We wandered around the summit taking in the views for a bit before we descended back down the 14.7 miles to the pits. At the halfway point on the mountain they stop all traffic and rangers check the temperature of your breaks using laser thermometers. If you’re breaks are over 300 degrees, they require you to pull off for a while and let them cool down. A smart safety move, to say the least. When they checked mine, the ranger said, “Oh, wow! Um, your breaks are almost 600 degrees! You need to pull off and wait for like half an hour for them to cool down!” My slotted, cross drilled rotors were probably fine as I felt no fade, but it’s a smart service to provide for the average driver and gave us an excuse to stop for lunch and enjoy some car watching.

When we finally made it to the pits, there was nothing going on. With qualifying having happened on Friday, I’m not sure what I was expecting, but having been to a number of other motorsporting events in the past, I figured that there would have been some action for us to wander around and inspect, but that wasn’t the case. There were a few teams working on things, but for the most part it was pretty empty down there. So, nine miles back up the road to our camp we went!

We rolled into camp to find many, many more people stuffed into our little area than had been there at noon. We wandered around a bit to see if there was anything interesting going on, but it was mostly groups getting the pre-race partying going early. Our plan was to get to be pretty early and then wake up at 1:30 in the morning to make our way up to Devils Playground to get a good spot at one of the most iconic corners on the mountain.

Where it all begins!

Spectacular view to the northwest!

The iconic cog railway from Manitou to the summit.

An abrupt end to the railway…

Plaque commemorating Zebulon Montgomery Pike, the man who discovered Pikes Peak.

View back down towards Colorado Springs.

And that’s just what we did. We groggily rolled out of bed at 1:30, packed up our camp and got on the road at 2:15. The benefit of camping on the mountain is that the road is closed to spectators until three in the morning; but if you’re camping you’re already up there so you can get a head start! So, when we rolled into Devils Playground, there were only a few other people there and we were able to stake out probably some of the best seats along the entire course! As we tried to stay warm in 20 degree temperatures at 13,000 feet, Chris and I scouted out spots to take pictures of the race and got some beautiful shots of all the spectators winding their way up the mountain.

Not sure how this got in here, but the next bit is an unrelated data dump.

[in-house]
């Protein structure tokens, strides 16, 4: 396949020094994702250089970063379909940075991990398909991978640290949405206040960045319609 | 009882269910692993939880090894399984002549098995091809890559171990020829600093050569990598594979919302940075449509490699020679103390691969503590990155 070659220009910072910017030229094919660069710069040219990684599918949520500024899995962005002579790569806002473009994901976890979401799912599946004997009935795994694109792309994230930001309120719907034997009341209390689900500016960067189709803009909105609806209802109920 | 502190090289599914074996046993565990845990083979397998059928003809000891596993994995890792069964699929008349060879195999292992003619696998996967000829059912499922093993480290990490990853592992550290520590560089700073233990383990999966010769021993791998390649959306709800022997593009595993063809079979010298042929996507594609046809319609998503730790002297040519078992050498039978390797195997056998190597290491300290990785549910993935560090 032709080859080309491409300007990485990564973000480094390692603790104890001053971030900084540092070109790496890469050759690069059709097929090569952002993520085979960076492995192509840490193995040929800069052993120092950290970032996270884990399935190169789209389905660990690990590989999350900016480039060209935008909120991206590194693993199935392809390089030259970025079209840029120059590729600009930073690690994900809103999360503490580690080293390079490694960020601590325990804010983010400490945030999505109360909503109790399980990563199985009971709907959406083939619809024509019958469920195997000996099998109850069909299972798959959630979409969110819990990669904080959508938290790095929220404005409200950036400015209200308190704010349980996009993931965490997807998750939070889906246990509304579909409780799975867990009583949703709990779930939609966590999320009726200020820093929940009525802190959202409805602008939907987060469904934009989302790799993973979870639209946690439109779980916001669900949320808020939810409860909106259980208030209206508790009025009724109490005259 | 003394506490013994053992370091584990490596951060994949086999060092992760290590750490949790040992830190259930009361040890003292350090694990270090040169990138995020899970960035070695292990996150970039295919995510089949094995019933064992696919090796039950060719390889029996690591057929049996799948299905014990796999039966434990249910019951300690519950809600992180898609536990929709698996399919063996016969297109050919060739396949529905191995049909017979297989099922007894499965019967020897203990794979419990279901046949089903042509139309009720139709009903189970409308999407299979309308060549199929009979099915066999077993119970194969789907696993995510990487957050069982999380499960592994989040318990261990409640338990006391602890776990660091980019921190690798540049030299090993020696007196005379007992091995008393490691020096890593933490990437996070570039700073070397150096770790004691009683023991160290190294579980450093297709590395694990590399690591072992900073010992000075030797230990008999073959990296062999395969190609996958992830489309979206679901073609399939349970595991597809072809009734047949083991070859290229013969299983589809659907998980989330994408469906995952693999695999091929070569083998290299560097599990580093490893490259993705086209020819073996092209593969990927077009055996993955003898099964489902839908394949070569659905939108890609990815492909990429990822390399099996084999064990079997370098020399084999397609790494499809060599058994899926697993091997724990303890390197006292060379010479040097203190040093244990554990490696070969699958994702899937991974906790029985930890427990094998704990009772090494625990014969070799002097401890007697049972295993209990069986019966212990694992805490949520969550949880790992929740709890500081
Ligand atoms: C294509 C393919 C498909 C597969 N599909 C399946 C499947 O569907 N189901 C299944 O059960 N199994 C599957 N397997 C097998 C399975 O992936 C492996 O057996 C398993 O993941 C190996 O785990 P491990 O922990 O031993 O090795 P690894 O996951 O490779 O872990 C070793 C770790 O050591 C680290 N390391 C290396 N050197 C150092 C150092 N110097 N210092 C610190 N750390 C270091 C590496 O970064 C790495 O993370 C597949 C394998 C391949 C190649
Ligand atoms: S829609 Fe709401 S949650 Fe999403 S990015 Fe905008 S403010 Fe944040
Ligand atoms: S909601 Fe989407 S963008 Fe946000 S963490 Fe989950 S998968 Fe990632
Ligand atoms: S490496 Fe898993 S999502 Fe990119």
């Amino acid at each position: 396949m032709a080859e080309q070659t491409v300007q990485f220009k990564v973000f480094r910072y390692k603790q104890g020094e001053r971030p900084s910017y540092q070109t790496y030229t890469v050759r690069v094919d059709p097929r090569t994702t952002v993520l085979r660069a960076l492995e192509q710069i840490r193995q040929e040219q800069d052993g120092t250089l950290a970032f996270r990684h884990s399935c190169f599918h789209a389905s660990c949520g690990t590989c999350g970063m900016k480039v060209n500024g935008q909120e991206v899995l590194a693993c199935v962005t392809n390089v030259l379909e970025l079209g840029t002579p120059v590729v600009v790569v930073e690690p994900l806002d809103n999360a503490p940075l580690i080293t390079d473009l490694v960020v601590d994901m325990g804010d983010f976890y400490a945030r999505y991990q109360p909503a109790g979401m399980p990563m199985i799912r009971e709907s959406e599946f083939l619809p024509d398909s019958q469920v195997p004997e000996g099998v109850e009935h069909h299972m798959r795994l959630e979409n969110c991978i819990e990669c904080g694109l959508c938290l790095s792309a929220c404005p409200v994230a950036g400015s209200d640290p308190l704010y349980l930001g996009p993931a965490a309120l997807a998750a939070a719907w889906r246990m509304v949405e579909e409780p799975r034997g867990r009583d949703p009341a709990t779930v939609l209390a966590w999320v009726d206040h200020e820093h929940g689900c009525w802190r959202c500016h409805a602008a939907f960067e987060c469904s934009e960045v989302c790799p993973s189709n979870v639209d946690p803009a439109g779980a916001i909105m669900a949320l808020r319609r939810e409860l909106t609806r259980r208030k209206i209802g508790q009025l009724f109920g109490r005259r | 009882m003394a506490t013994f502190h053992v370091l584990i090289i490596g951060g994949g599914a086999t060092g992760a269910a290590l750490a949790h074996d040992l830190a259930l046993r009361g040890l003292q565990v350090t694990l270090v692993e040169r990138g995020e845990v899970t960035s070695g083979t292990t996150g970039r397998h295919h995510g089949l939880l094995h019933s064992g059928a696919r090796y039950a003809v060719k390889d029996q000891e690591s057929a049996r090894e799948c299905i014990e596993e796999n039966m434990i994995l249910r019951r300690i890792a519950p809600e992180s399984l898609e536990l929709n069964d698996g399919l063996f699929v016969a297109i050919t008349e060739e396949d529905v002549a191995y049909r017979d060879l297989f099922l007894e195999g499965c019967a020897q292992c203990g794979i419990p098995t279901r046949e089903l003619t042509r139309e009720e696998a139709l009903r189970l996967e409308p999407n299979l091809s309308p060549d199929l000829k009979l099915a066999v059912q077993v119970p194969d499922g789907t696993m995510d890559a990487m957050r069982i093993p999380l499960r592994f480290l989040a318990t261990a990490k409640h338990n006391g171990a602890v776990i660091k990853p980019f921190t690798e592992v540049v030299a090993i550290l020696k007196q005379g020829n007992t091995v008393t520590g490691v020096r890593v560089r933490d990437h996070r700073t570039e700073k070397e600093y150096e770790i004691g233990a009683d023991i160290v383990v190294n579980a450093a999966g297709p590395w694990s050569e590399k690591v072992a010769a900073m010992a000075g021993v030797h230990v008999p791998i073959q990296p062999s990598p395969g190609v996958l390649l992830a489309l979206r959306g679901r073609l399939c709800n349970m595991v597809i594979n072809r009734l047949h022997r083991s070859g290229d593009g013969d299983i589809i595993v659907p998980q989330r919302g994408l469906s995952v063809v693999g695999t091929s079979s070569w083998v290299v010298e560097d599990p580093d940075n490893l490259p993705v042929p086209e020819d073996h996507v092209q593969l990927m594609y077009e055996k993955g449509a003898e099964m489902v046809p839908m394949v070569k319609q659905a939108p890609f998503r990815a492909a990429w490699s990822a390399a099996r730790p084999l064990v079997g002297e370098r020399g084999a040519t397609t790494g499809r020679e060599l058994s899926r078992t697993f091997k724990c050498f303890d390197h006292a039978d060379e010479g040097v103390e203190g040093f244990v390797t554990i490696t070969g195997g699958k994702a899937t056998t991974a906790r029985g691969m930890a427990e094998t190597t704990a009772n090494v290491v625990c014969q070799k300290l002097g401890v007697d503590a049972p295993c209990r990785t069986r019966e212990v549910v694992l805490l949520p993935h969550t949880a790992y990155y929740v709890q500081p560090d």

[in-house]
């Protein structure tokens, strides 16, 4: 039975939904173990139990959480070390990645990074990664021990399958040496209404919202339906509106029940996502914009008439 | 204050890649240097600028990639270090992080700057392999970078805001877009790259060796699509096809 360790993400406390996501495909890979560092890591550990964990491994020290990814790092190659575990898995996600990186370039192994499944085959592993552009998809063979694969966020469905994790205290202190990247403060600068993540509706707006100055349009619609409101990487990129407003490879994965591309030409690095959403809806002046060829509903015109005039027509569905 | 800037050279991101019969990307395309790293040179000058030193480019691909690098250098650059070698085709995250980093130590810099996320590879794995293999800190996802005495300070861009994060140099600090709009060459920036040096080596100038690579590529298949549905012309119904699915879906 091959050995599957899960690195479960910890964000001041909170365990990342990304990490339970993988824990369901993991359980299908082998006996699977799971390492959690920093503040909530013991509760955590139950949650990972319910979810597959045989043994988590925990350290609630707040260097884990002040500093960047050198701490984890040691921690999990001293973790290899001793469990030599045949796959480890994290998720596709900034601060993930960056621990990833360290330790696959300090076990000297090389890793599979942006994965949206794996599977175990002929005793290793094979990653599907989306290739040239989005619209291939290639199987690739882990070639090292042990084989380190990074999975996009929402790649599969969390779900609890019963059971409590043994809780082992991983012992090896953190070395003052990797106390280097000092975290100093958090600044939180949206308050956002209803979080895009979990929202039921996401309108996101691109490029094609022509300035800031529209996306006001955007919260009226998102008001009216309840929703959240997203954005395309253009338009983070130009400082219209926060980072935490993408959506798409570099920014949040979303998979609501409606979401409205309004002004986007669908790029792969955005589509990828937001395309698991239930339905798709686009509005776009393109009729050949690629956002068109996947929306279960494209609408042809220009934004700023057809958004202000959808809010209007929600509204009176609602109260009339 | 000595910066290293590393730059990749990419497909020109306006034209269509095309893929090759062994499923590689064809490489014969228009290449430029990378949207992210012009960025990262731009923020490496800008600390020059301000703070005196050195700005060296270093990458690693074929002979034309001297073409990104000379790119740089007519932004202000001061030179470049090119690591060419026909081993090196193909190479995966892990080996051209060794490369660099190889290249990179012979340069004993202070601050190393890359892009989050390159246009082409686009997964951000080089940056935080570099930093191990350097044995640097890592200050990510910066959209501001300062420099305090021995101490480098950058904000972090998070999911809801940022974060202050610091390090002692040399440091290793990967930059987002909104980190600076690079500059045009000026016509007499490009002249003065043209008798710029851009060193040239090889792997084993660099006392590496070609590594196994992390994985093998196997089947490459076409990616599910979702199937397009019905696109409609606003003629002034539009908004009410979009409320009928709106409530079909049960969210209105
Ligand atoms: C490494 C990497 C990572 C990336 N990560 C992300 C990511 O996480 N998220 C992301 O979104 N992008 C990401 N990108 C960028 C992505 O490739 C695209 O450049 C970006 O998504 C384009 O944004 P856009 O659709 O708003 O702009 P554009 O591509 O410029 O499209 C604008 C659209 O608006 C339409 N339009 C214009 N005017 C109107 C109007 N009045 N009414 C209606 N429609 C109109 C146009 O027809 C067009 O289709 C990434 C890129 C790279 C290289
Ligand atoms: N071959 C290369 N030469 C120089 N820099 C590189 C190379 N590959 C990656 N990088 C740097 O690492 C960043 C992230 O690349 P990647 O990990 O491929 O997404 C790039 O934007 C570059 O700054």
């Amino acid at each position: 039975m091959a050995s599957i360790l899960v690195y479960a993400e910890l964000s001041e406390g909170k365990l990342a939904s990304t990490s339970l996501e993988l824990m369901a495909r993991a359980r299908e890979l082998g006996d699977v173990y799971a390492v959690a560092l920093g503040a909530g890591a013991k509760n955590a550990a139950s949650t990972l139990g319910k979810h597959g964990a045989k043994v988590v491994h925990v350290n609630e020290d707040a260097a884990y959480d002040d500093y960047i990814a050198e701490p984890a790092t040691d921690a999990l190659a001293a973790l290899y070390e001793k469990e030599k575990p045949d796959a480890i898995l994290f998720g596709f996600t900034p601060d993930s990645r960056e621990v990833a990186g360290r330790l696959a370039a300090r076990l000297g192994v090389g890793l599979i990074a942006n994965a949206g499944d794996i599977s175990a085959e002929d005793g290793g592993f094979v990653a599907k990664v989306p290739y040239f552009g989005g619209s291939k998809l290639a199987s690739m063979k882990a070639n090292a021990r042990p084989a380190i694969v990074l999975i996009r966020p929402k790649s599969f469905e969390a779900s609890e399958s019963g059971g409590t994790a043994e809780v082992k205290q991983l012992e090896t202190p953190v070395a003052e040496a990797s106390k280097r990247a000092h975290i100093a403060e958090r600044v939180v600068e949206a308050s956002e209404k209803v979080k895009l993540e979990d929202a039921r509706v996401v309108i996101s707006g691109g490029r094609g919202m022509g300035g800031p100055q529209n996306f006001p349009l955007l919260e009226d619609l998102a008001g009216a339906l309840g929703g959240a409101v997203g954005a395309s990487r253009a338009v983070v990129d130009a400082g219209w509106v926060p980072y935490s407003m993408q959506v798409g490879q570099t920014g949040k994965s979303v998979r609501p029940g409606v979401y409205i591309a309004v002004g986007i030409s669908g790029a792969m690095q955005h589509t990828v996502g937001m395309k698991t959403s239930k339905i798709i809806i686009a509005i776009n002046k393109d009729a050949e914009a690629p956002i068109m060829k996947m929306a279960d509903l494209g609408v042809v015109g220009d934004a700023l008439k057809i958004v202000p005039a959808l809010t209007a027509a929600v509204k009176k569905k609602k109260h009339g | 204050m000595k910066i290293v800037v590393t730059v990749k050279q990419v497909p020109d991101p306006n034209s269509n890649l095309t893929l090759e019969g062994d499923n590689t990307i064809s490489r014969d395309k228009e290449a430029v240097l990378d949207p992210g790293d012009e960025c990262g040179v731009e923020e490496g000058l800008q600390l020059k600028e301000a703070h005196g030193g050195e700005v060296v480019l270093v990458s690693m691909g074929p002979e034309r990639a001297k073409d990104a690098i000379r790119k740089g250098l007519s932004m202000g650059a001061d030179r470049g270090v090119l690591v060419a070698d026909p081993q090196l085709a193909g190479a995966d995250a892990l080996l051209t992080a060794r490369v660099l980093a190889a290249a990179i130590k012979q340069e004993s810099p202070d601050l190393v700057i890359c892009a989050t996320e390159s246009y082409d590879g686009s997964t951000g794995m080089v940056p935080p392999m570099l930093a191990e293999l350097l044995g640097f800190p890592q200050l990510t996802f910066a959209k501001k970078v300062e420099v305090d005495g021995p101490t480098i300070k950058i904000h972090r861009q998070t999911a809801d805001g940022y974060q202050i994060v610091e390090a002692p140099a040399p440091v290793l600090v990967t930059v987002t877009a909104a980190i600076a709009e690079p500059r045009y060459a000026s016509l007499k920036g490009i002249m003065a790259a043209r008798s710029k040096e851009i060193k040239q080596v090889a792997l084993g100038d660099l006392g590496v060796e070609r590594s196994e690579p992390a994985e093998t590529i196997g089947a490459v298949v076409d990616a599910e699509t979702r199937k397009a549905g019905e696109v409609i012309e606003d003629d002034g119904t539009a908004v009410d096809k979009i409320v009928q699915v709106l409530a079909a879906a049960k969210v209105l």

As the sun came up, you could feel the warmth. You could also see the hundreds of people who had swarmed Devil’s Playground. It was quite a sight to behold, everyone clustered around us in an attempted to the get best view that they could. Made me happy that we’d sacrificed sleep in order to get the spot that we did!

Hundreds of spectator vehicles making their way up the mountain in the early morning.

Dawn breaking at Devils Playground

A look down at the course.

The race got underway at eight in the morning. First up were the bikes, which quite frankly were pretty boring. I’ve never really had an interest in motorcycles, so even watching them blast up the hill at incredible speeds did little to excite me. If that’s your gig, then I’m sure it’s pretty cool, and the sidecar bikes were odd and kinda neat to see with the second guy climbing all over the vehicle as it weaved its way up the track. But at the end of the day I was there for the cars, so the bikes were basically the tasteless breadsticks you munch on while waiting for the main course.

First bike up the mountain.

About to head into the turn.

Letting it all hang out on the sidecar!

Quad. Which was just odd.

Exhibition truck “clearing” the road after the bikes were done.

Finally, at around 10am the cars started this year’s attack on the mountain. The record run up Pikes Peak was set in 2013 by nine time WRC champion Sebastian Loeb at 8:13.878 in a Peugeot 208 T16. The goal of every driver is to beat that record, which is a tall order. From our spot, we could see all the way down to the halfway point on the mountain and watch the cars wind their way the mountain to the hairpin corner right in front of us at Devils Playground. First up was Romain Dumas, who had won the 24 Hours of Le Man just the prior Sunday. His gas powered, turbocharged Unlimited class car blazed up the mountain in 8:51.445. Absolutely incredible to watch! Dumas was followed by one of the legends of the mountain, Rhys Millen. Between he and his father Rod they have set the record six times over the years. Now they are trying to set the record in a new way, with an all-electric vehicle. His time was 8:57.118. The fastest ever by an electric vehicle. It was very cool to see how quick it was, but without the engine noise, it lacked a bit of the “wow” factor as it made its way up the mountain. But this is the future, and it’s incredible to see the technology that they are employing here.